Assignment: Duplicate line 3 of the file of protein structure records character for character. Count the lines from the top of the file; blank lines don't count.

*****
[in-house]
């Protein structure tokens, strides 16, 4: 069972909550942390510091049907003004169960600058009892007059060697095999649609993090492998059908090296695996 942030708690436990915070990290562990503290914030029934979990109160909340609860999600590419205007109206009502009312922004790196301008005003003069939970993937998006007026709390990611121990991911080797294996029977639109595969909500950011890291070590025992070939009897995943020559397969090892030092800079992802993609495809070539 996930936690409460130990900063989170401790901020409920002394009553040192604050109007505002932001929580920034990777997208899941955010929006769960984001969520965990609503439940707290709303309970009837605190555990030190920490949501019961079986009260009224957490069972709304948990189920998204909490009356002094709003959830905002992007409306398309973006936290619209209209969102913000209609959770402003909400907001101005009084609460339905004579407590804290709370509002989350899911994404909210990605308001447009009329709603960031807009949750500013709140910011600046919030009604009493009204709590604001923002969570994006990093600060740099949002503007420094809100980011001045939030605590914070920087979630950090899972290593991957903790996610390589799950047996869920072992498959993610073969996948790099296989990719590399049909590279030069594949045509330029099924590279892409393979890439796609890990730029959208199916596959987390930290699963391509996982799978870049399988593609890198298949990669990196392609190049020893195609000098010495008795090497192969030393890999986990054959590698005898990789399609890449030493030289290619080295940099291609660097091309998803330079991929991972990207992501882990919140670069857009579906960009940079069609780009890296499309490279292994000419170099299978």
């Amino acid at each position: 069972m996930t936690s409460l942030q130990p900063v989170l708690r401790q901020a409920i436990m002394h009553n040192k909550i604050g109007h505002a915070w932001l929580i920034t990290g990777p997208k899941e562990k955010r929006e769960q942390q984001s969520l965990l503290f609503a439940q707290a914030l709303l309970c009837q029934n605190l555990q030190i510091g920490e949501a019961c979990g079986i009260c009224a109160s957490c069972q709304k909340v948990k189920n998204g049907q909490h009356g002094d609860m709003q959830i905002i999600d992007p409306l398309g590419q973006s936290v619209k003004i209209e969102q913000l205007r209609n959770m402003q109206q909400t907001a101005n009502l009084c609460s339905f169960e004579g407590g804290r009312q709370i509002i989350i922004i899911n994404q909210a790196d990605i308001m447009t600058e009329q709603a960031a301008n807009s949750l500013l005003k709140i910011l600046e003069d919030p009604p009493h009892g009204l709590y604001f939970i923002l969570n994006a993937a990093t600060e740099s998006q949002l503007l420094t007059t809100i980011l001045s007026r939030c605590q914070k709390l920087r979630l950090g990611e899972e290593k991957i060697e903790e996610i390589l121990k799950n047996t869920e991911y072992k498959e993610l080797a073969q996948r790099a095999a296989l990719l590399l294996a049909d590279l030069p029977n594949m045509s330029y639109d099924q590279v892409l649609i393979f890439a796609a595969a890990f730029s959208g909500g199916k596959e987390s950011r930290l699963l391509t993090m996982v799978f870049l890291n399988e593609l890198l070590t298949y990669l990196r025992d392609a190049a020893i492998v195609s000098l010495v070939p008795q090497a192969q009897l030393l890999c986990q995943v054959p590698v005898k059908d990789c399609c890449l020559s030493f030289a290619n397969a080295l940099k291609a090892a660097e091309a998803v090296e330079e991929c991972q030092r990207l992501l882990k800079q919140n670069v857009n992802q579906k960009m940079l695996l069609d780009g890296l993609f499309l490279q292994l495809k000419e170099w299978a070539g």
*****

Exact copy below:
């Amino acid at each position: 069972m996930t936690s409460l942030q130990p900063v989170l708690r401790q901020a409920i436990m002394h009553n040192k909550i604050g109007h505002a915070w932001l929580i920034t990290g990777p997208k899941e562990k955010r929006e769960q942390q984001s969520l965990l503290f609503a439940q707290a914030l709303l309970c009837q029934n605190l555990q030190i510091g920490e949501a019961c979990g079986i009260c009224a109160s957490c069972q709304k909340v948990k189920n998204g049907q909490h009356g002094d609860m709003q959830i905002i999600d992007p409306l398309g590419q973006s936290v619209k003004i209209e969102q913000l205007r209609n959770m402003q109206q909400t907001a101005n009502l009084c609460s339905f169960e004579g407590g804290r009312q709370i509002i989350i922004i899911n994404q909210a790196d990605i308001m447009t600058e009329q709603a960031a301008n807009s949750l500013l005003k709140i910011l600046e003069d919030p009604p009493h009892g009204l709590y604001f939970i923002l969570n994006a993937a990093t600060e740099s998006q949002l503007l420094t007059t809100i980011l001045s007026r939030c605590q914070k709390l920087r979630l950090g990611e899972e290593k991957i060697e903790e996610i390589l121990k799950n047996t869920e991911y072992k498959e993610l080797a073969q996948r790099a095999a296989l990719l590399l294996a049909d590279l030069p029977n594949m045509s330029y639109d099924q590279v892409l649609i393979f890439a796609a595969a890990f730029s959208g909500g199916k596959e987390s950011r930290l699963l391509t993090m996982v799978f870049l890291n399988e593609l890198l070590t298949y990669l990196r025992d392609a190049a020893i492998v195609s000098l010495v070939p008795q090497a192969q009897l030393l890999c986990q995943v054959p590698v005898k059908d990789c399609c890449l020559s030493f030289a290619n397969a080295l940099k291609a090892a660097e091309a998803v090296e330079e991929c991972q030092r990207l992501l882990k800079q919140n670069v857009n992802q579906k960009m940079l695996l069609d780009g890296l993609f499309l490279q292994l495809k000419e170099w299978a070539g």